Publication Abstracts

Allison 1990

Allison, M., 1990: Planetary waves in Jupiter's equatorial atmosphere. Icarus, 83, 282-307, doi:10.1016/0019-1035(90)90069-L.

Voyager infrared, radio occultation, and imaging measurements provide a variety of observational evidence and constraints for planetary-scale waves latitudinally trapped within Jupiter's equatorial jet. The visually prominent plumes, encircling the planet at 8° north latitude, show a latitudinal organization of wavenumber n ≃ 11-13. An apparently solitary plume also appears at about 8° south along with other smaller periodic cloud features. Deviations in cloud-tracked drift speeds (including differences in mean values to the north and south of the equator) in excess of 25 m/sec may be crudely indicative of the magnitude of the associated wave phase speeds. Radio occultation retrievals of the temperature profiles at two equatorial longitudes show harmonic variation consistent with the stratospheric propagation of two components with vertical wavelengths of approximately 3 and 0.5 scale heights. These observations may be consistently interpreted in terms of specific classes of equatorially trapped wave modes. The gravest equatorial Rossby mode with an "equivalent depth" of h ≃ 2-4 km (with a stratospheric wavelength of 3-4 scale heights) represents the most consistent interpretation of the plumes. The inferred vertical eigenmode could be ducted by a deep, statically stable layer, possibly imposed by a roughly solar abundant water cloud, depending upon the actual details of the moist convection. An estimate of the relative growth rates for the near-neutral forcing of Rossby modes of the inferred equivalent depth implies a maximum for zonal wavenumber 11. The solitary plume feature to the south of the equator may be interpreted as a wavenumber 1 Rossby mode with the same vertical scale, possibly forced by the interaction between the equatorial jet and the Great Red Spot. Smaller visual features may correspond to inertia-gravity modes with vertical wavelengths comparabel to the small harmonic of the occultation profiles. Galileo orbiter and probe observations will provide an essential test of the wave analysis and substantially enhance its diagnostic utility.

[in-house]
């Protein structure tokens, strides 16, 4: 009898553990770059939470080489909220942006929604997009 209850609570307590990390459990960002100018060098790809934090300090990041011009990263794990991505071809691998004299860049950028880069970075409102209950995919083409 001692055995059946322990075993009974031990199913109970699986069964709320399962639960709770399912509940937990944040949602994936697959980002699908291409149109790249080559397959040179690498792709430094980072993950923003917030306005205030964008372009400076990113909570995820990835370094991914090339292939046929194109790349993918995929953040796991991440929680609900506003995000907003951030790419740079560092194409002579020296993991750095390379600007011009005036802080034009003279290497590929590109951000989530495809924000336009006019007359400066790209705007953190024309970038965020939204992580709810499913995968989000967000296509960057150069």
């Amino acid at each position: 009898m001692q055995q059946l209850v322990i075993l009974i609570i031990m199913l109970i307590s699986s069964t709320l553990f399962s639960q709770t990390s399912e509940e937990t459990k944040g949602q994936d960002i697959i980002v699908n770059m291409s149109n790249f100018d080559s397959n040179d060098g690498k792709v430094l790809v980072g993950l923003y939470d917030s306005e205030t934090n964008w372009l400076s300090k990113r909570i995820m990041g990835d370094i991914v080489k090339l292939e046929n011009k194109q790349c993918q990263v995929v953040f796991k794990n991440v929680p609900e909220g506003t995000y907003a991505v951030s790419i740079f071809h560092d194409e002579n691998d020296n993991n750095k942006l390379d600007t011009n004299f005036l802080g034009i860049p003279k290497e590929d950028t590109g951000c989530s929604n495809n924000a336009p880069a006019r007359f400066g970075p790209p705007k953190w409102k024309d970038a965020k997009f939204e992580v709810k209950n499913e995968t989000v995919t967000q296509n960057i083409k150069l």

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BibTeX Citation

  author={Allison, M.},
  title={Planetary waves in Jupiter's equatorial atmosphere},

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RIS Citation

ID  - al05100g
AU  - Allison, M.
PY  - 1990
TI  - Planetary waves in Jupiter's equatorial atmosphere
JA  - Icarus
VL  - 83
SP  - 282
EP  - 307
DO  - 10.1016%2F0019-1035(90)90069-L
ER  -

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